The Rise of Energy Saving Light Bulbs

The rise of new types of ways of lighting homes and energy saving methods means that it is now increasingly easy to save electricity, and in the process save money, without having to change any of your lighting habits.

If we compare the way that new energy saving bulbs work with the way that traditional bulbs work, then we can start to see why it is that this is possible.

The first thing to realize about traditional bulbs is that they are very inefficient, with some estimates saying that only 5% of the electricity that goes into a normal tungsten bulb, actually ends up as light that can be seen.

In other words, traditional bulbs waste 95% of the energy that we put in to them, and yet this technology lasted for around 100 years before anyone tried to find a better way of creating light.

The light that these produce is quite bright, but, unfortunately, these types of bulb do not last long, because the bulbs very quickly burn out as the tungsten evaporates.

Slightly better bulbs, from an environmental perspective, are halogen bulbs, because they run more efficiently than traditional bulbs.

Even better though are compact fluorescent light bulbs, which instead of heating a metal filament until it glows, use a different process entirely, that involves charging up gas in the bulb, which then gives off a fluorescent white light.

These are considerably more energy efficient than normal bulbs, and only use up about 25% of the electricity of a normal bulb.

The only real drawback to these is that they do not instantly light up in the same way as tungsten bulbs do, and there can be a slightly annoying pause between turning on the light and it reaching full illumination.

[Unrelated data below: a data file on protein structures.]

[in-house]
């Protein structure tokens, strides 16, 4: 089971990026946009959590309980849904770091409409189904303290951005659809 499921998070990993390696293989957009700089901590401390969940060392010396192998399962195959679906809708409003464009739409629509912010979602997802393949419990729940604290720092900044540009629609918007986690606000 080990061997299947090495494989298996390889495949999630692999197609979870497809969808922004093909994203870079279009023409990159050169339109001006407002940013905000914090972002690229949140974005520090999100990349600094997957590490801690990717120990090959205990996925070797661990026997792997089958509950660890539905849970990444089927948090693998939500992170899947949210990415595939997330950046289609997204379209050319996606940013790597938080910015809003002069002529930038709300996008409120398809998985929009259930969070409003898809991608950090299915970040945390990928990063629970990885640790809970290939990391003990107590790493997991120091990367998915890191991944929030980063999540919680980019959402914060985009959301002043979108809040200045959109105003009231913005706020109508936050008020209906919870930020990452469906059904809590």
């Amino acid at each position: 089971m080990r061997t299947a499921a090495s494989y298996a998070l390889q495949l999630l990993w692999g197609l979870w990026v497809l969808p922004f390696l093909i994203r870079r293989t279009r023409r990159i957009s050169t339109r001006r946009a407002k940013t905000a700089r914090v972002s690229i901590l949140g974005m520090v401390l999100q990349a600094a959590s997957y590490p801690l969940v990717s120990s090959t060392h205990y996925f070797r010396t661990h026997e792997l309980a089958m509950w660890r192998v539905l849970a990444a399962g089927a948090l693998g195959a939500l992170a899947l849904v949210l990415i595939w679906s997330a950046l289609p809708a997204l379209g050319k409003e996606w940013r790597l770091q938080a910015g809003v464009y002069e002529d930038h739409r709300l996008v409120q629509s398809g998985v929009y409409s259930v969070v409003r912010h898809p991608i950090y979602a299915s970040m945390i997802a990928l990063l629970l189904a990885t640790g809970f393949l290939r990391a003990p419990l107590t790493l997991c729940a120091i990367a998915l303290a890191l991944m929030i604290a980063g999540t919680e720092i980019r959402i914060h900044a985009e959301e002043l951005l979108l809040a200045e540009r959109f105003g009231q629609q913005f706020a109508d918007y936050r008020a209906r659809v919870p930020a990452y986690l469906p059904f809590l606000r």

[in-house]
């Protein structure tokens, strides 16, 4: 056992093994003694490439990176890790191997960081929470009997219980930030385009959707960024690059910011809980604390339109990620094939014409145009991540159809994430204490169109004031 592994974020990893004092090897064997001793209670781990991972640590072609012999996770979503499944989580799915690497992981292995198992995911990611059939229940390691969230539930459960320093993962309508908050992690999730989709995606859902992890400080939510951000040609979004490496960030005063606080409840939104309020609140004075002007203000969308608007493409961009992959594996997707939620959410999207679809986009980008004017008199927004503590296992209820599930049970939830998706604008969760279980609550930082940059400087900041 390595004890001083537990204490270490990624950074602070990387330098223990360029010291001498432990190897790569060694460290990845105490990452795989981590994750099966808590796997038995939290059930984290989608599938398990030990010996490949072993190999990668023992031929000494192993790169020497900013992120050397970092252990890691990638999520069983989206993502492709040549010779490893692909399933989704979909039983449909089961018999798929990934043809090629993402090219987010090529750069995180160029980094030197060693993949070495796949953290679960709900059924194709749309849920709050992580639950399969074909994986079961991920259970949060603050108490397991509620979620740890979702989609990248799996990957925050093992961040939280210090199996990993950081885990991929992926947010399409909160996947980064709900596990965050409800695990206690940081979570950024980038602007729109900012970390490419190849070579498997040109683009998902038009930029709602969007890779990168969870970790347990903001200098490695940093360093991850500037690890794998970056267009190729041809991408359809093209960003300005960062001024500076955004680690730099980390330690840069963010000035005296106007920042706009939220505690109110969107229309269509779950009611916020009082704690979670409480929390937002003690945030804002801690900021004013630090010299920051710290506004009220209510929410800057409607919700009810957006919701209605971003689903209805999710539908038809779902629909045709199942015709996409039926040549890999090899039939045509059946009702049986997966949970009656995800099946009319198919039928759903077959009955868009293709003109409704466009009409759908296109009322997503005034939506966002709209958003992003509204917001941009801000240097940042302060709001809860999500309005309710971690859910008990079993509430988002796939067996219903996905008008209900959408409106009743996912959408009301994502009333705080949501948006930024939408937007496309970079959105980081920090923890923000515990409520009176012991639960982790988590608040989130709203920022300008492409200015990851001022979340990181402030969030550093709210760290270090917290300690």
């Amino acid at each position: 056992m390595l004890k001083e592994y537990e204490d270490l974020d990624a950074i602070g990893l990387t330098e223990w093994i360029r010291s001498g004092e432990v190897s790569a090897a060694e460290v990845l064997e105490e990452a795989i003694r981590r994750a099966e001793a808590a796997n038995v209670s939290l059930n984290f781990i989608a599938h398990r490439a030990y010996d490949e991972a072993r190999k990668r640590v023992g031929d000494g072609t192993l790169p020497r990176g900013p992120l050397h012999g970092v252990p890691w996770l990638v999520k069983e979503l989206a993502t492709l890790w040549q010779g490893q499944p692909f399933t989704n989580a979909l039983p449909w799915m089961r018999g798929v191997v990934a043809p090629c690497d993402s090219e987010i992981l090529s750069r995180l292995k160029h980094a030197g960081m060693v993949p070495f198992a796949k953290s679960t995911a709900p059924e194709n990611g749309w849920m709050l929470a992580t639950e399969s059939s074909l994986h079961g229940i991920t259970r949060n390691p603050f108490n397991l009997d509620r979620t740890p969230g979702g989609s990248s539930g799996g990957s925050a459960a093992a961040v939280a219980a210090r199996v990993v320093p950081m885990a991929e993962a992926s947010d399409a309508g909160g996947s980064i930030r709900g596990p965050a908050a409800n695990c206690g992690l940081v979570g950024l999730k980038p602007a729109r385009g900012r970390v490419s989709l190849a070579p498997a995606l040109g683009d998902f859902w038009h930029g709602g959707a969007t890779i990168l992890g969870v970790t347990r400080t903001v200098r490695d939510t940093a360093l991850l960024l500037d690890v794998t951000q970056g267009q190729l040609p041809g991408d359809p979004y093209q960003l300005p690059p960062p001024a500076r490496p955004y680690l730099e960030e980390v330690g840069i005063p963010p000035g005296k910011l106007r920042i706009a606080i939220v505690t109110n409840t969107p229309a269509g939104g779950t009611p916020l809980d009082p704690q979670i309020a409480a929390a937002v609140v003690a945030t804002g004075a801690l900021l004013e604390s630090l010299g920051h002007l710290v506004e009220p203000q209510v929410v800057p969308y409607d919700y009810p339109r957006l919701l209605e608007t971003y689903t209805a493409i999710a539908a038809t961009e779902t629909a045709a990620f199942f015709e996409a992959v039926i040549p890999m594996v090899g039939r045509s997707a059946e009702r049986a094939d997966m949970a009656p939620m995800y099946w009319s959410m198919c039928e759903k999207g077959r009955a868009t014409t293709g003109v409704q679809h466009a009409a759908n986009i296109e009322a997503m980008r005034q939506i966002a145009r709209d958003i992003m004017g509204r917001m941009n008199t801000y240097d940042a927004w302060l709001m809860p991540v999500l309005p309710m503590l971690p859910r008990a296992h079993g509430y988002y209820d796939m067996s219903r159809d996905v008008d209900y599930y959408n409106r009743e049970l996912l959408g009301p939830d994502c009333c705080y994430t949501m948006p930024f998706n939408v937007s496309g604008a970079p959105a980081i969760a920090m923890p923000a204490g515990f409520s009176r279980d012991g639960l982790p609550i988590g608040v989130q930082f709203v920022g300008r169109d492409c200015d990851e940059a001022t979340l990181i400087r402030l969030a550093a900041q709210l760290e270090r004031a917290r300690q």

They do however last dramatically longer periods of time than traditional bulbs, typically up to 10 times as long. This makes them ideal for situations where changing bulb is an expensive process such as street lighting or in amusement parks. There are potentially large savings to be made as a result of the extra efficiency they offer. These are the bulbs that are also increasingly becoming standard in our homes, and because of their mass production, in recent years the prices of these bulbs have dropped dramatically.

Another newer kind of bulb is LED bulbs, which until quite recently were quite a specialist type of product because producing enough of the light-emitting diodes to make this an economic solution was not possible.

This barrier has now been overcome, and light bulbs of this type are now appearing on the market, with some of them have amazing expected lifespans of up to 50,000 hours, whilst using hardly any electricity.

The good news is that there is now a wide array of energy saving light bulbs on the market and the range of consumer choice is only going to get wider as new types are developed.

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